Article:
of claustrophobia is creeping in, so I head to the nearest DART (Dublin Area
Rapid Transit) station to catch a sea-bound train. The DART runs along the
entire curve of Dublin Bay, passing regal Dalkey in the south, home to Bono of
U2 and celebrated English foreign correspondent Robert Fisk, all the way north
past the urban sprawl of Raheny and Kilbarrack, where Roddy Doyle set his
novels of Dublin working-class life.
Although his narratives often follow a tragic arc, Roddy Doyle is above all
a very funny writer. His wit taps into a richly ironic Dublin tradition. It is
a world in which a notorious hardman might hear someone shout, from a safe
distance: “Come on ya coward and fight the nine of us!” His 1987 novel The
Commitments tells the story of an aspiring rhythm and blues band on the city’s
“They’d been in the folk mass choir when they were in school
but that, they knew now, hadn’t really been singing. Jimmy said that real music
was sex … And there wasn’t much sex in Morning Has Broken or The Lord Is My
Passing the anonymous council estates on my left – the
fictional Barrytown of his novels – and the glowering sea on my right, some of
Doyle’s words about his native city come to mind: “It’s a big con job. We have
sold the myth of Dublin as a sexy place incredibly well; because it is a dreary
little dump most of the time,” he told a journalist in 2004. Only a man known
to love his hometown with a deep passion could get away with a remark like
Doyle is a champion of the Dublin that stretches, physically
and psychologically, beyond the concerns of the metropolitan elite. He lives
near the DART line now, on the way to the busy fishing port of Howth. Along its
busy quayside, trawlers unload their catch. Some of these fruits of the Irish
coast go straight on ice at Wrights of Howth, a seafood store where smoked
salmon is a speciality. Salmon has a special place in the folklore of Ireland.
In the Fenian Cycle, a body of mythological poems and stories first written
down in the seventh century, it was said that the great warrior hero Fionn Mac
Cumhaill tasted the flesh of the Salmon of Knowledge as a boy, and in doing so
gained all the wisdom of the world. On this basis, a side of Wrights’ smoked
salmon seems a bargain.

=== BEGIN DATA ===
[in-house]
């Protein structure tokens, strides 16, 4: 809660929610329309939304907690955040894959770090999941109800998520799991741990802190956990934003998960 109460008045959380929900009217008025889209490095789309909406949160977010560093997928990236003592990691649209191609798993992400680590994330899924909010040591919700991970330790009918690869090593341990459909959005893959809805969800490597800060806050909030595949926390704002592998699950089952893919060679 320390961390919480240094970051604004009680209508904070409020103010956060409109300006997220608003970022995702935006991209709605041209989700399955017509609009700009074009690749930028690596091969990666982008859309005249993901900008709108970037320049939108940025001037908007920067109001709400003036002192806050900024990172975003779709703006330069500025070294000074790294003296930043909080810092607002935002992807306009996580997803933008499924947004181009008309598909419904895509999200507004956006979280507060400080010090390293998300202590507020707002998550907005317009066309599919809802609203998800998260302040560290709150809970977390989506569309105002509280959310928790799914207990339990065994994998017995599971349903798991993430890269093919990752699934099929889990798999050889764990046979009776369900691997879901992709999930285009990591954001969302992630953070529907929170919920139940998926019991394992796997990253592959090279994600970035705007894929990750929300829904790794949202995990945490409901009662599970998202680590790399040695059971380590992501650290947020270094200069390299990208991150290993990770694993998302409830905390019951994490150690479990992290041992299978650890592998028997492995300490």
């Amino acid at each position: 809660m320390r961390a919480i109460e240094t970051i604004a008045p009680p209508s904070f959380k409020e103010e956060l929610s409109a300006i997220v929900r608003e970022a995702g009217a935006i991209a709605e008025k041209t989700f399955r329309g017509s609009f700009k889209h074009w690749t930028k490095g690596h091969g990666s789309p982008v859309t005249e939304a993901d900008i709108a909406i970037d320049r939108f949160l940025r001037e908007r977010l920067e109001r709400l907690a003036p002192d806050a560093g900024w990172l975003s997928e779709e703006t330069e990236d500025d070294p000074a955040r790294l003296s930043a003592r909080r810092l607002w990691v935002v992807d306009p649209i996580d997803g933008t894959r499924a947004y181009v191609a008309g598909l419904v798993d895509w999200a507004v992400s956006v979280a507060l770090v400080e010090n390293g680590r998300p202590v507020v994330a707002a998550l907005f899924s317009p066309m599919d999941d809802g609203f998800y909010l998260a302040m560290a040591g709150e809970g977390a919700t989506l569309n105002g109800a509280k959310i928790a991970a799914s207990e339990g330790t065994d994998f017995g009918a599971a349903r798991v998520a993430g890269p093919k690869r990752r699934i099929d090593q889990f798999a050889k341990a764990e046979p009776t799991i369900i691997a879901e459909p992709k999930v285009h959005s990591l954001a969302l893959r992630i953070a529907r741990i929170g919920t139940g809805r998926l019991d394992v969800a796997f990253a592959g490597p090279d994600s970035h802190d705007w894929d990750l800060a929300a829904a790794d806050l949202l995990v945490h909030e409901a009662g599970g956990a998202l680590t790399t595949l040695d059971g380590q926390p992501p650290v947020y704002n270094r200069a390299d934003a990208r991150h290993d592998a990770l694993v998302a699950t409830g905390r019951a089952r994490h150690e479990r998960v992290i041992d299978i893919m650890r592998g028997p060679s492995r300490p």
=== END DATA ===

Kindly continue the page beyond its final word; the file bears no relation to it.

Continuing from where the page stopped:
Before catching the DART back to Dublin, I make a brief
foray up along Howth Head – the ‘Himp of Holth’ in Joyce’s Finnegan’s Wake – as
a pale sun emerges to light the sweep of the bay. East lies the little island
of Ireland’s Eye, to the west the Wicklow Mountains. Beneath them in the valley
of the Liffey, the great city awaits twilight. Across the bay are the tall
chimneys of the power station in Ringsend, home of Paul Durcan, Ireland’s most
exquisitely tender, richly comic and ferociously political poet.
I remember the subversive thrill of reading Durcan’s poems for the first
time. I was still at school when he wrote of enjoying carnal pleasures outside
the presidential residence, Áras an Uachtaráin, in Dublin’s Phoenix Park.
Durcan’s poem was a challenge to the puritanical spirit of the times as
embodied in the austere presence of Éamon DeValera, revolutionary founding
father and president for some of the period when Durcan and I were growing up
The park is lovely in all seasons – a 1,740- acre mix of
glen and woodland to the north of the Liffey where you can spot fallow deer and
swooping sparrowhawks and kestrels, and picnic in the shadow of the giant Papal
Cross. This 35-metre-high structure stands where Pope John Paul II addressed
more than a million people in September 1979. I chose a spot under one of the
park’s numerous trees and while away an hour with a copy of Daddy Daddy, my
favourite of Durcan’s collections.
As darkness falls, my thoughts turn from the solitary
wanderings of the day towards more convivial preoccupations. Heading out onto
Parkgate Street at the southern end of the park, I walk to O’Donoghue’s pub on
Merrion Row. With a history that dates back to the 18th century, O’Donoghue’s
was the epicentre of Ireland’s folk music revival in the 1960s. There is still
good music, flowing drink and an atmosphere of ease. The great folk
singer-songwriter Andy Irvine, who arrived in Ireland from London in the
Sixties and never left, immortalised the place in his eponymous ballad.
I grew up in Dublin between the mountains and sea. I feel
the passion described by the poet Donagh McDonagh, who wrote of ‘this arrogant
city that stirs proudly and secretly in my blood’. Pack your bag full of her
writers and walk these streets and, I promise, the passion will stir within you
Correction: A previous version of this article incorrectly spelled Patrick Kavanagh's name. This has been fixed.
The article 'A literary pilgrimage through the streets of Dublin' was published in partnership with Lonely Planet Traveller.